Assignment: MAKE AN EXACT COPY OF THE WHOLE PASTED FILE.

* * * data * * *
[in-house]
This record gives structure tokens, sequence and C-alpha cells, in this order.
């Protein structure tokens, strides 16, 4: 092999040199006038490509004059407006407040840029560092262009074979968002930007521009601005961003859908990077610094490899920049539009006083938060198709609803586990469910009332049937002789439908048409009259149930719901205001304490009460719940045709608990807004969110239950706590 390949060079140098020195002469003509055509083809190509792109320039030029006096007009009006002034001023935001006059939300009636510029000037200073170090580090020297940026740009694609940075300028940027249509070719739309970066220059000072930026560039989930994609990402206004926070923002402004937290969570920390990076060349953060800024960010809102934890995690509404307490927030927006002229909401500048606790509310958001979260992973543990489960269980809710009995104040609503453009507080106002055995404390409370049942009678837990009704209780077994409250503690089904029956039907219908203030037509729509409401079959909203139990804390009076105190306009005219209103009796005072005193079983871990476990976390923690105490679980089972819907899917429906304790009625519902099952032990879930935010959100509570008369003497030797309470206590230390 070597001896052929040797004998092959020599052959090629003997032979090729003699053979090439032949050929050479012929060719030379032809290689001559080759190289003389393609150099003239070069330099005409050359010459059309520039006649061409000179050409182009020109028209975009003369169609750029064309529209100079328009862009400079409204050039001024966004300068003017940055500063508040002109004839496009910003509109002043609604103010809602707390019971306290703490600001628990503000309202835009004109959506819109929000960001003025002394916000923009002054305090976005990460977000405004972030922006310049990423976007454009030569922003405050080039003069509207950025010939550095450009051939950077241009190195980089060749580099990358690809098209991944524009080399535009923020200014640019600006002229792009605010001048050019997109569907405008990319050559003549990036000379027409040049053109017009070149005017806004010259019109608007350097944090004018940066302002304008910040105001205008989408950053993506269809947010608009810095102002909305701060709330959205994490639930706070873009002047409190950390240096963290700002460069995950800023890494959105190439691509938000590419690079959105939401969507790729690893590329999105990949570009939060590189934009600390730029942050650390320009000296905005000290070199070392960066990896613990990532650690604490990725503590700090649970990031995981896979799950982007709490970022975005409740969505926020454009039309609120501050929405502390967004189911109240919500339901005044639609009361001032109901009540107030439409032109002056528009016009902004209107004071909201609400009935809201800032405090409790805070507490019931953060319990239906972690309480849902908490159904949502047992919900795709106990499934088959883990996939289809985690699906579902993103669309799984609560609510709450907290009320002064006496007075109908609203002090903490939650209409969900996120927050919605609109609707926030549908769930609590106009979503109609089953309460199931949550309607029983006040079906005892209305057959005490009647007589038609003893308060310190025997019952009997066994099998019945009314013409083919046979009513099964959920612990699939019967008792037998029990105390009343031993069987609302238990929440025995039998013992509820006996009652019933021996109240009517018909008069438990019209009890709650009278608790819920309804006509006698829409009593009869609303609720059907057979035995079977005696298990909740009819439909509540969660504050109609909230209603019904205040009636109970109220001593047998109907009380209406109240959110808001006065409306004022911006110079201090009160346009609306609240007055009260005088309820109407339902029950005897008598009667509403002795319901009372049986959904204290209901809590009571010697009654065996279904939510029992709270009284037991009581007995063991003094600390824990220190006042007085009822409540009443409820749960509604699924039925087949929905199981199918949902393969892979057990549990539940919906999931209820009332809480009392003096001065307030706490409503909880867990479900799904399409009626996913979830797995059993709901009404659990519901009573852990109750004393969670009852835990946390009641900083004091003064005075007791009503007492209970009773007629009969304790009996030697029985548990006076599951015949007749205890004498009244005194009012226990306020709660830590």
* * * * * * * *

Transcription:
[in-house]
This record gives structure tokens, sequence and C-alpha cells, in this order.
């Protein structure tokens, strides 16, 4: 092999040199006038490509004059407006407040840029560092262009074979968002930007521009601005961003859908990077610094490899920049539009006083938060198709609803586990469910009332049937002789439908048409009259149930719901205001304490009460719940045709608990807004969110239950706590 390949060079140098020195002469003509055509083809190509792109320039030029006096007009009006002034001023935001006059939300009636510029000037200073170090580090020297940026740009694609940075300028940027249509070719739309970066220059000072930026560039989930994609990402206004926070923002402004937290969570920390990076060349953060800024960010809102934890995690509404307490927030927006002229909401500048606790509310958001979260992973543990489960269980809710009995104040609503453009507080106002055995404390409370049942009678837990009704209780077994409250503690089904029956039907219908203030037509729509409401079959909203139990804390009076105190306009005219209103009796005072005193079983871990476990976390923690105490679980089972819907899917429906304790009625519902099952032990879930935010959100509570008369003497030797309470206590230390 070597001896052929040797004998092959020599052959090629003997032979090729003699053979090439032949050929050479012929060719030379032809290689001559080759190289003389393609150099003239070069330099005409050359010459059309520039006649061409000179050409182009020109028209975009003369169609750029064309529209100079328009862009400079409204050039001024966004300068003017940055500063508040002109004839496009910003509109002043609604103010809602707390019971306290703490600001628990503000309202835009004109959506819109929000960001003025002394916000923009002054305090976005990460977000405004972030922006310049990423976007454009030569922003405050080039003069509207950025010939550095450009051939950077241009190195980089060749580099990358690809098209991944524009080399535009923020200014640019600006002229792009605010001048050019997109569907405008990319050559003549990036000379027409040049053109017009070149005017806004010259019109608007350097944090004018940066302002304008910040105001205008989408950053993506269809947010608009810095102002909305701060709330959205994490639930706070873009002047409190950390240096963290700002460069995950800023890494959105190439691509938000590419690079959105939401969507790729690893590329999105990949570009939060590189934009600390730029942050650390320009000296905005000290070199070392960066990896613990990532650690604490990725503590700090649970990031995981896979799950982007709490970022975005409740969505926020454009039309609120501050929405502390967004189911109240919500339901005044639609009361001032109901009540107030439409032109002056528009016009902004209107004071909201609400009935809201800032405090409790805070507490019931953060319990239906972690309480849902908490159904949502047992919900795709106990499934088959883990996939289809985690699906579902993103669309799984609560609510709450907290009320002064006496007075109908609203002090903490939650209409969900996120927050919605609109609707926030549908769930609590106009979503109609089953309460199931949550309607029983006040079906005892209305057959005490009647007589038609003893308060310190025997019952009997066994099998019945009314013409083919046979009513099964959920612990699939019967008792037998029990105390009343031993069987609302238990929440025995039998013992509820006996009652019933021996109240009517018909008069438990019209009890709650009278608790819920309804006509006698829409009593009869609303609720059907057979035995079977005696298990909740009819439909509540969660504050109609909230209603019904205040009636109970109220001593047998109907009380209406109240959110808001006065409306004022911006110079201090009160346009609306609240007055009260005088309820109407339902029950005897008598009667509403002795319901009372049986959904204290209901809590009571010697009654065996279904939510029992709270009284037991009581007995063991003094600390824990220190006042007085009822409540009443409820749960509604699924039925087949929905199981199918949902393969892979057990549990539940919906999931209820009332809480009392003096001065307030706490409503909880867990479900799904399409009626996913979830797995059993709901009404659990519901009573852990109750004393969670009852835990946390009641900083004091003064005075007791009503007492209970009773007629009969304790009996030697029985548990006076599951015949007749205890004498009244005194009012226990306020709660830590």